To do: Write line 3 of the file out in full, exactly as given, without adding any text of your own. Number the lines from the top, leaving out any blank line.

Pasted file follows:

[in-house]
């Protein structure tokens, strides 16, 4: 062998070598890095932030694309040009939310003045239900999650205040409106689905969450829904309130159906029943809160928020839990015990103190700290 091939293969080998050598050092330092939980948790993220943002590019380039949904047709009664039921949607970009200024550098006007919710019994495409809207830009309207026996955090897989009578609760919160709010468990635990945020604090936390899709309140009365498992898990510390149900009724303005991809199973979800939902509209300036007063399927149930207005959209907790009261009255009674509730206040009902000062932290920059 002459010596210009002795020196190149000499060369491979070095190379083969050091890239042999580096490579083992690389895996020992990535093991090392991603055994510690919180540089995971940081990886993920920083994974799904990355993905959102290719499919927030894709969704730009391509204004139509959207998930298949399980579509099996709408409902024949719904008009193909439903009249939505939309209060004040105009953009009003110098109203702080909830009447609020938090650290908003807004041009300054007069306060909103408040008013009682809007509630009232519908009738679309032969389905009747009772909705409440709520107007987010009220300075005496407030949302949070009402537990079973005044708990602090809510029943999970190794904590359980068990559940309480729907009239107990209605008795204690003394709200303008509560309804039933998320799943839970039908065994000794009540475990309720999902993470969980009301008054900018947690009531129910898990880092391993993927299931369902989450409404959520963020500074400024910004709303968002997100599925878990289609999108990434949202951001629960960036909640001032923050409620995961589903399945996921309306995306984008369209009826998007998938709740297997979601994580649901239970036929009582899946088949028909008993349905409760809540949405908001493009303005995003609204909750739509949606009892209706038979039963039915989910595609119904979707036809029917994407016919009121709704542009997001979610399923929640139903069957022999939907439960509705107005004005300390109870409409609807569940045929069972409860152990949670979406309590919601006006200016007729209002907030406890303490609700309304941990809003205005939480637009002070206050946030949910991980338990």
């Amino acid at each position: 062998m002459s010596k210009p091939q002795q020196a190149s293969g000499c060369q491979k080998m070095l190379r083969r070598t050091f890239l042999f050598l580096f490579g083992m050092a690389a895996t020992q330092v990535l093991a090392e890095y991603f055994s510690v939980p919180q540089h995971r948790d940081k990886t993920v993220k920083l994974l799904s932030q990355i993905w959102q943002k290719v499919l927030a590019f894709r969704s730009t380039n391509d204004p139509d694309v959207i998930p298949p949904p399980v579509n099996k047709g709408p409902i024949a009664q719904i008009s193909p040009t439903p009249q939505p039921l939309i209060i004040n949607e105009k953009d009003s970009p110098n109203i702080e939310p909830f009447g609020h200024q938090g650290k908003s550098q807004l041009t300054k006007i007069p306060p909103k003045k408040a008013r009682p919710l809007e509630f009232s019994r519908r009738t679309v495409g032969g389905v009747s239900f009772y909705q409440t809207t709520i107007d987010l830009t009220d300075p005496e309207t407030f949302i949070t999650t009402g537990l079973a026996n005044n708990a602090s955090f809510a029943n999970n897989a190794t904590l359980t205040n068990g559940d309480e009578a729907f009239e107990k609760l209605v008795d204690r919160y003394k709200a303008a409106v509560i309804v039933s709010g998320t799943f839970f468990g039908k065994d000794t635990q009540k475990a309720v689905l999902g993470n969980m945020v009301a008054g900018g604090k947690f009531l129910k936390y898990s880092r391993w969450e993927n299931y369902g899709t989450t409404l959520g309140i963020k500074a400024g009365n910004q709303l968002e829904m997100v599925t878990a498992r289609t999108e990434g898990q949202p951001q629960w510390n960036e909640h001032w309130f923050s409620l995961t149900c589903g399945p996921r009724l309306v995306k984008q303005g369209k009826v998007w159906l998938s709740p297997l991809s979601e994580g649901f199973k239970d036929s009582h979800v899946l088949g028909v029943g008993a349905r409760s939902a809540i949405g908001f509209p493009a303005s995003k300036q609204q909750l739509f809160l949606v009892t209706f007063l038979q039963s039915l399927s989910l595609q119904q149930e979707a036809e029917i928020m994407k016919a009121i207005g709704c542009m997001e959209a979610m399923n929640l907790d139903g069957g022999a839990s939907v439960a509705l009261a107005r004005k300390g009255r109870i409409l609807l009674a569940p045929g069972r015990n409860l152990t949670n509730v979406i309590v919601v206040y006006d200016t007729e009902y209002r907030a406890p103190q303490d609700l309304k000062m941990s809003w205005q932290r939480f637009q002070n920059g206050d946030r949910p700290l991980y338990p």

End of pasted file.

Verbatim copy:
């Amino acid at each position: 062998m002459s010596k210009p091939q002795q020196a190149s293969g000499c060369q491979k080998m070095l190379r083969r070598t050091f890239l042999f050598l580096f490579g083992m050092a690389a895996t020992q330092v990535l093991a090392e890095y991603f055994s510690v939980p919180q540089h995971r948790d940081k990886t993920v993220k920083l994974l799904s932030q990355i993905w959102q943002k290719v499919l927030a590019f894709r969704s730009t380039n391509d204004p139509d694309v959207i998930p298949p949904p399980v579509n099996k047709g709408p409902i024949a009664q719904i008009s193909p040009t439903p009249q939505p039921l939309i209060i004040n949607e105009k953009d009003s970009p110098n109203i702080e939310p909830f009447g609020h200024q938090g650290k908003s550098q807004l041009t300054k006007i007069p306060p909103k003045k408040a008013r009682p919710l809007e509630f009232s019994r519908r009738t679309v495409g032969g389905v009747s239900f009772y909705q409440t809207t709520i107007d987010l830009t009220d300075p005496e309207t407030f949302i949070t999650t009402g537990l079973a026996n005044n708990a602090s955090f809510a029943n999970n897989a190794t904590l359980t205040n068990g559940d309480e009578a729907f009239e107990k609760l209605v008795d204690r919160y003394k709200a303008a409106v509560i309804v039933s709010g998320t799943f839970f468990g039908k065994d000794t635990q009540k475990a309720v689905l999902g993470n969980m945020v009301a008054g900018g604090k947690f009531l129910k936390y898990s880092r391993w969450e993927n299931y369902g899709t989450t409404l959520g309140i963020k500074a400024g009365n910004q709303l968002e829904m997100v599925t878990a498992r289609t999108e990434g898990q949202p951001q629960w510390n960036e909640h001032w309130f923050s409620l995961t149900c589903g399945p996921r009724l309306v995306k984008q303005g369209k009826v998007w159906l998938s709740p297997l991809s979601e994580g649901f199973k239970d036929s009582h979800v899946l088949g028909v029943g008993a349905r409760s939902a809540i949405g908001f509209p493009a303005s995003k300036q609204q909750l739509f809160l949606v009892t209706f007063l038979q039963s039915l399927s989910l595609q119904q149930e979707a036809e029917i928020m994407k016919a009121i207005g709704c542009m997001e959209a979610m399923n929640l907790d139903g069957g022999a839990s939907v439960a509705l009261a107005r004005k300390g009255r109870i409409l609807l009674a569940p045929g069972r015990n409860l152990t949670n509730v979406i309590v919601v206040y006006d200016t007729e009902y209002r907030a406890p103190q303490d609700l309304k000062m941990s809003w205005q932290r939480f637009q002070n920059g206050d946030r949910p700290l991980y338990p």